Blóðøxar téa beiða
(oss gerask hneppt) ins hvassa
Heldr es vant, en vildak
veg þinn, konungr, segja
— fôum til fornra vápna
fljótt — hersǫgu dróttni.
Hefnendr ins hvassa Blóðøxar téa beiða brynþings fetilstinga; setuefni gerask oss hneppt. Es heldr vant segja dróttni hersǫgu, en vildak veg þinn, konungr; fôum fljótt til fornra vápna.
The avengers of the keen [Eiríkr] Blóðøx (‘Blood-axe’) are asking for a mail-shirt-assembly [BATTLE] with the sword-belt-stabber [SWORD]; the chances of peace are becoming scant for us. It is rather difficult to tell a lord a tale of war, but I wished for your honour, king; let us quickly reach for our old weapons.
 hvassa: hvǫssu Flat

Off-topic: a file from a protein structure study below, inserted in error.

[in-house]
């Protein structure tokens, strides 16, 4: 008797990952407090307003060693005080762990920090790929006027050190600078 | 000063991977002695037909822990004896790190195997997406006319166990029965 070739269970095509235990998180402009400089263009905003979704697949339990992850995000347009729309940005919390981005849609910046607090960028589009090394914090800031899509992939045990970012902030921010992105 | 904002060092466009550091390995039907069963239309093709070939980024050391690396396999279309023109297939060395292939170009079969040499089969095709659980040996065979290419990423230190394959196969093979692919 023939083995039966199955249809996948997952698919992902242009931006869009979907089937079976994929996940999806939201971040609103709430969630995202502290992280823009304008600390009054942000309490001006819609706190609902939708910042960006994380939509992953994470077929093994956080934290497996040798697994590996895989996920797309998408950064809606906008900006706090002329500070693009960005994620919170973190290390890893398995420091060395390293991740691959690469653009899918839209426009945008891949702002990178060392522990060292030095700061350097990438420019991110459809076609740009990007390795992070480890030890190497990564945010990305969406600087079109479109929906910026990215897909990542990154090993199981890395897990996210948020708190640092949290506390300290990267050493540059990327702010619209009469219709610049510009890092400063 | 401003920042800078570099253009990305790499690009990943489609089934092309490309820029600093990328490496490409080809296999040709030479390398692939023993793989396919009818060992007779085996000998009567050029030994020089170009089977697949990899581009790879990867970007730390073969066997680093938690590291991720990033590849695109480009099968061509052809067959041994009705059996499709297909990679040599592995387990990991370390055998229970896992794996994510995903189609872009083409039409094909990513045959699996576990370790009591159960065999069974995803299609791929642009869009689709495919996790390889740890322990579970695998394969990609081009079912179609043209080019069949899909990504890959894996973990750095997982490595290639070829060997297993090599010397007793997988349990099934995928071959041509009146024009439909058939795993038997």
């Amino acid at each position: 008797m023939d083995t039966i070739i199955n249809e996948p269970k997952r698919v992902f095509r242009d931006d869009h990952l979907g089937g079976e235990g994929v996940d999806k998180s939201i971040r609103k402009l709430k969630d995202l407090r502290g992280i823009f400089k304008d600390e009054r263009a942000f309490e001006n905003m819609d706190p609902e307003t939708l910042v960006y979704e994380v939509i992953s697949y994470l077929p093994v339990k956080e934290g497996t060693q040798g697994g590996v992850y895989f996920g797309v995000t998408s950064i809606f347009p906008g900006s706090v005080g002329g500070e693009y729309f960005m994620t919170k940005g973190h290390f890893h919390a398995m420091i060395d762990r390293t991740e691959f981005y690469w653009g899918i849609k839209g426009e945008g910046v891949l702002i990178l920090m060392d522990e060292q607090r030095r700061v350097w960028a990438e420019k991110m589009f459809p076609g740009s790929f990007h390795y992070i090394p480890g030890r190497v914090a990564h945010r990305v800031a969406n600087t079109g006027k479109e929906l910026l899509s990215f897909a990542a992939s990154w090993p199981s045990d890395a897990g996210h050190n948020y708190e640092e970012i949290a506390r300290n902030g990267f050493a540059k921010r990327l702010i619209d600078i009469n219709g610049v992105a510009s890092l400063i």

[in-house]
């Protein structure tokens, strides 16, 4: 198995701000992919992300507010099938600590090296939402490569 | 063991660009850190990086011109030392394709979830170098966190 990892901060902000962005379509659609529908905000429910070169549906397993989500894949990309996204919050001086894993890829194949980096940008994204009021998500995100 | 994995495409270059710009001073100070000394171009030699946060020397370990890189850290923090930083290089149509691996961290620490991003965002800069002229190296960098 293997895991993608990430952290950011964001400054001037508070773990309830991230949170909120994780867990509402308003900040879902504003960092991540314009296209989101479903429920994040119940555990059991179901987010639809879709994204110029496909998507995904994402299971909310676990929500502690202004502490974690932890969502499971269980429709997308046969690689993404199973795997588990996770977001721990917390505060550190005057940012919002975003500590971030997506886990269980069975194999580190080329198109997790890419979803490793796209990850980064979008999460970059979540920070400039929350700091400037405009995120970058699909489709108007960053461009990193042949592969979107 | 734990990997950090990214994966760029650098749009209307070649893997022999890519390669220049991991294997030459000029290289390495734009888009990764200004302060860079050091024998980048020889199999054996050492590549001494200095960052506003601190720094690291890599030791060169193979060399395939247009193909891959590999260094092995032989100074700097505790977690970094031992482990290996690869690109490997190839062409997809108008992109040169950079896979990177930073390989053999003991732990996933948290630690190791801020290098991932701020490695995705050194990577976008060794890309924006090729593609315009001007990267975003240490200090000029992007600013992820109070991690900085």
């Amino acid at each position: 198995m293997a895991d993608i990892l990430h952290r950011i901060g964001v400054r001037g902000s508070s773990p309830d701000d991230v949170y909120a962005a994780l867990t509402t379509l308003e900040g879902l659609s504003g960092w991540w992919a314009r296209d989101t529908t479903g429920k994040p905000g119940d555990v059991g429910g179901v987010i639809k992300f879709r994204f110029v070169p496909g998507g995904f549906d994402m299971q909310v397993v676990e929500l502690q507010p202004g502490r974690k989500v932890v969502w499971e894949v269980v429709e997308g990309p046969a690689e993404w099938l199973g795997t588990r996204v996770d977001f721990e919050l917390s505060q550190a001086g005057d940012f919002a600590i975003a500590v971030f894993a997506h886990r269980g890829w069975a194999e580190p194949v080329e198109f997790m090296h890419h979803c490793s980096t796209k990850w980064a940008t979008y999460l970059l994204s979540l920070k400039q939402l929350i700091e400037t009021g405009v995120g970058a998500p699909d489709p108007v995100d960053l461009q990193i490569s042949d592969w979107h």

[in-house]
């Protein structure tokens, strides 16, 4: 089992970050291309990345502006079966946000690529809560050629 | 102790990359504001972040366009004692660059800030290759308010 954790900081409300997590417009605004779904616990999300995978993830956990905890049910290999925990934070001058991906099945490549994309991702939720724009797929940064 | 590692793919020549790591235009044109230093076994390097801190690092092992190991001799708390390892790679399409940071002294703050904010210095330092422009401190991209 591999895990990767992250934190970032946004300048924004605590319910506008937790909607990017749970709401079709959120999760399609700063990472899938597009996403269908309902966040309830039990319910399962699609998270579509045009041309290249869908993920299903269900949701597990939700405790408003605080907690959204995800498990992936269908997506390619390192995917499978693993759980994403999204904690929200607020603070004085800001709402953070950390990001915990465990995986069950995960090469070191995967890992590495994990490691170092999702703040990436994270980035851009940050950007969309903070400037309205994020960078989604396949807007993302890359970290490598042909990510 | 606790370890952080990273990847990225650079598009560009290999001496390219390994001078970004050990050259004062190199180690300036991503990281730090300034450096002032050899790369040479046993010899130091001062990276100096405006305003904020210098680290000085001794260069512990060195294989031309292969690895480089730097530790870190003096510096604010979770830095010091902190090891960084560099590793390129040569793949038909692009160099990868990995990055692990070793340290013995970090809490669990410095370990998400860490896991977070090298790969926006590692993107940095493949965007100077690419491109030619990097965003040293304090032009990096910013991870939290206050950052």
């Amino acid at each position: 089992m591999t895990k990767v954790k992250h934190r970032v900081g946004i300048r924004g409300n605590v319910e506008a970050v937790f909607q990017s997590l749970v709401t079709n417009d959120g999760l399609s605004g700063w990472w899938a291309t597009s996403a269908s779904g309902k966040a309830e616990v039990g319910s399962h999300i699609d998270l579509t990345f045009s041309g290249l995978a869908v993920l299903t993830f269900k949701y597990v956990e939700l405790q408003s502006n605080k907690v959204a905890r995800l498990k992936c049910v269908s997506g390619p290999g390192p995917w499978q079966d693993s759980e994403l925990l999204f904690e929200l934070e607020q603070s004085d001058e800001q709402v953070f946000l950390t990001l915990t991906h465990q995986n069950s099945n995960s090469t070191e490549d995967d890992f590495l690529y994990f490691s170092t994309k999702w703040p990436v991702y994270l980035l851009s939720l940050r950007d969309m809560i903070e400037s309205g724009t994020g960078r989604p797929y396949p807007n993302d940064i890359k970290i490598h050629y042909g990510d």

[1, 3] ins hvassa Blóðøxar ‘of the keen [Eiríkr] Blóðøx (“Blood-axe”)’: King Eiríkr Haraldsson: see Introduction. The origin of Eiríkr’s nickname, first attested in this stanza, is unclear: it might refer affirmatively to his victories or hostilely to his alleged fratricidal tendencies (Andersen 1977, 92-3). A play upon the nickname evidently determines the choice of adj. hvassa ‘keen’, which however has natural (m.) gender, agreeing with implicit Eiríks, rather than grammatical (f.) gender, agreeing with -øxar ‘axe’ (Hkr 1893-1901, IV; ÍF 26). Kock argues for agreement with the sword-kenning fetilstinga (NN §2215), which would also be possible, as, grammatically, would agreement with -þings ‘assembly’.
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